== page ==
The CEO of ESL North America is a veteran gamer, team owner and league executive who believes e-sports can disrupt the sports-event industry

As the e-sports landscape continues to evolve, several veteran organizations are leading the industry into new territory. And at the center of that is Craig Levine, CEO of ESL North America, the world’s largest e-sports company. A longtime gamer, Levine in 2002 founded Team 3D, one of the first professional e-sports teams. He also co-founded ESS Agency, an event marketing and technology company. In 2014, ESS was acquired by Turtle Entertainment to expand the North American footprint of ESL, a company whose live events are becoming some of the largest in the industry. In this interview, Levine discusses the state of e-sports, the future of events, and issues to watch in months to come.

For years, the conversation seemed to be if e-sports should be considered sports. Do you feel that we’ve moved on from that?

I think we’ve absolutely overcome and passed that. We used to see it a lot in the early 2000s, when there would be human interest novelty stories—“kids are making money playing games!” I think we’ve graduated and advanced so much further beyond that. There are tens of millions of people watching these events regularly. Thousands of people are packing arenas. All of those things have quelled the discussion.

Several projections show mind-boggling estimates of how much the industry is worth. How would you describe the state of e-sports right now?

I think e-sports is still being defined. It’s still very malleable. As much as everyone is talking about it now, the subculture has been building for 18 years. But even with where it is today and how far we’ve certainly come, it’s still so young. In many ways, there’s no way you can accelerate some of the development that has to happen. People lose sight that traditional sports in some cases took 50 to 100 years to reach the point where they are today. We’re just beginning.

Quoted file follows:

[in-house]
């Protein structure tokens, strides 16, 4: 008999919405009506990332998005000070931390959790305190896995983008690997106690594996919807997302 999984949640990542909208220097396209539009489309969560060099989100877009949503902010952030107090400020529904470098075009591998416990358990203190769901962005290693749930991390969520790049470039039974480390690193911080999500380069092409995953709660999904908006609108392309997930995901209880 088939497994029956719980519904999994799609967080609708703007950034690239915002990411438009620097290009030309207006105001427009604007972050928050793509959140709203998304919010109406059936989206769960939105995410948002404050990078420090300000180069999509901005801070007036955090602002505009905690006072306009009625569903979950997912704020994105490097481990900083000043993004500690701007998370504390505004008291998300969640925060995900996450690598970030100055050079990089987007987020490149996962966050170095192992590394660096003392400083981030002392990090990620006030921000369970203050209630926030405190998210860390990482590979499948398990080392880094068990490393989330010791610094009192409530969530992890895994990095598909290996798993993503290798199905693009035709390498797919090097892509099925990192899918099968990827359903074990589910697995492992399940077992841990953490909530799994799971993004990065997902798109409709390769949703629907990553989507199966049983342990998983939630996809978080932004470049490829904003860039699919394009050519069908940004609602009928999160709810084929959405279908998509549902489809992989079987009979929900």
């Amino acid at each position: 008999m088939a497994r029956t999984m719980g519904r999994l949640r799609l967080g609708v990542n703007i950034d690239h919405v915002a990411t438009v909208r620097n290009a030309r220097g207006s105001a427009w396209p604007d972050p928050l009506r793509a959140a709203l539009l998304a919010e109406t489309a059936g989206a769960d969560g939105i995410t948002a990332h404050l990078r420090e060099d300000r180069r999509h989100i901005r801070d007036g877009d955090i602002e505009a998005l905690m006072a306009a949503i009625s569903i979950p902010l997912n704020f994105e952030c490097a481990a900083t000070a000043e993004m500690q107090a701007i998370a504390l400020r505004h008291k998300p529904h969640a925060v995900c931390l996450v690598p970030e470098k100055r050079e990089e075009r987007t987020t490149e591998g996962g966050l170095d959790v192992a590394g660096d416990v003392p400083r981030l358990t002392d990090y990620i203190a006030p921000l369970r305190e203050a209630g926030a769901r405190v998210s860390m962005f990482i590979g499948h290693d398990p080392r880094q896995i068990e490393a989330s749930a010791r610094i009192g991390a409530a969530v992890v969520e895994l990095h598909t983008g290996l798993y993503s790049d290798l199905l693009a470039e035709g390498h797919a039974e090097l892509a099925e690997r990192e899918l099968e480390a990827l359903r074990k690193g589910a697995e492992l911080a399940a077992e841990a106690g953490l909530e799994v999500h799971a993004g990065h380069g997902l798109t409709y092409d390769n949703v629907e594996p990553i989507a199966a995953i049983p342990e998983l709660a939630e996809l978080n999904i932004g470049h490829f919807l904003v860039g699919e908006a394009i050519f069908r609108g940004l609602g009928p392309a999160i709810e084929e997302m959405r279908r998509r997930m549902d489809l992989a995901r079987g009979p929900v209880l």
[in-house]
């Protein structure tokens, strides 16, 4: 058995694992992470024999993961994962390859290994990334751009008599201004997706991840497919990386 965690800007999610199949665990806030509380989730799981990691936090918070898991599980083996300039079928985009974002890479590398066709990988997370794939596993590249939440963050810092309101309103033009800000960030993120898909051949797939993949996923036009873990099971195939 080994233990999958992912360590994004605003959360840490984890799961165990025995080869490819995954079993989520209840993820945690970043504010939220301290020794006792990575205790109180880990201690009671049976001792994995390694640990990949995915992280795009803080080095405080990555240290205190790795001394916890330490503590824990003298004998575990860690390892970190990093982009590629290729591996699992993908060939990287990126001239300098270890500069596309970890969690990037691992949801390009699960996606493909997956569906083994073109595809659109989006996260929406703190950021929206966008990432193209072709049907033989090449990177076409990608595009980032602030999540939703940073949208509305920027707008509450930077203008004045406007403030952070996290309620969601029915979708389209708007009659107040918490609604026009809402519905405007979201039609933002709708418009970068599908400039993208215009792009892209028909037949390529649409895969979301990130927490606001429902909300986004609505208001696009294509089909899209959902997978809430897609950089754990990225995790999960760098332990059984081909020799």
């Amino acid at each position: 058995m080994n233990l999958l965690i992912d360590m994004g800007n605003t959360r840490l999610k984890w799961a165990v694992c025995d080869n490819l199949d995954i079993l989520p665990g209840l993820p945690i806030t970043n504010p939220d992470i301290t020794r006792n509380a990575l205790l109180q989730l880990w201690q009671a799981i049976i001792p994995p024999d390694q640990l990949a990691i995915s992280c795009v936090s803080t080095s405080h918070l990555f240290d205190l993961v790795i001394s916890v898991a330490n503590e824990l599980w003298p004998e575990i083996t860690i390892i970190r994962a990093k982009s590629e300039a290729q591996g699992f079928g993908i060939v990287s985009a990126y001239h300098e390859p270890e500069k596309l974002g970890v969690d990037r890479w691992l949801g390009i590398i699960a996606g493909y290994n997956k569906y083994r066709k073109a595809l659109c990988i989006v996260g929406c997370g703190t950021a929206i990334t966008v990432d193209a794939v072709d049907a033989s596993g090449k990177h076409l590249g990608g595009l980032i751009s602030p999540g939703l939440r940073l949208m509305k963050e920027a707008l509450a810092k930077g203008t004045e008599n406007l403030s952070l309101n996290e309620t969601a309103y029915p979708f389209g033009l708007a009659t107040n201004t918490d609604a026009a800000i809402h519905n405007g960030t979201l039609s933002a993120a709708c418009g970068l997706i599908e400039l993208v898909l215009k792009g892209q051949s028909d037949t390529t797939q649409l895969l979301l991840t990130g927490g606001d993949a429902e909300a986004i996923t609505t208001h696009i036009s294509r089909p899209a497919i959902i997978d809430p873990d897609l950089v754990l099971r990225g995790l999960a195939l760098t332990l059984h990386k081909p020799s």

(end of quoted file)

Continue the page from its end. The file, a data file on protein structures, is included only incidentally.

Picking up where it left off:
So much of the e-sports audience is online. How do live events fit into the industry’s growth?

There have been a couple of giant inflection points that have taken e-sports to where they are. One of those is the live-event experience. Before live events, there was the sheer magnitude of 46 million people tuning in for a video game event. What does that mean? But if you say 173,000 people came to an event like they did at our world championships in Poland for our Intel Extreme Masters in March, everyone knows what that is. You’re there and you feel it because you are a part of it. People started to understand what was really going on. Big brands started to jump in. Media companies started to take things a little more seriously. Even game publishers themselves in some cases did, too.

How is ESL choosing hosts for events in the United States?

We’ve had big events in Brooklyn at Barclays Center, Oracle Arena in Oakland—we just had the Verizon Theatre in Dallas. Those big events are still a consumer-first experience. We try to go to markets that are going to stack the chips for success. The idea of paying anywhere from $50 to $200 to attend an e-sports event is still a new value proposition, so we’re working to educate consumers. We ourselves are learning what’s the right format. Is it four hours? Is it two hours? Is it eight hours? How do we create ancillary programming like you set at music festivals? That’s become a key strategy so you’re not just coming for one e-sports match, you’re coming for a weekend.

ESL and AEG signed a long-term partnership last year to create new events at their venues. What was ESL’s interest in the deal?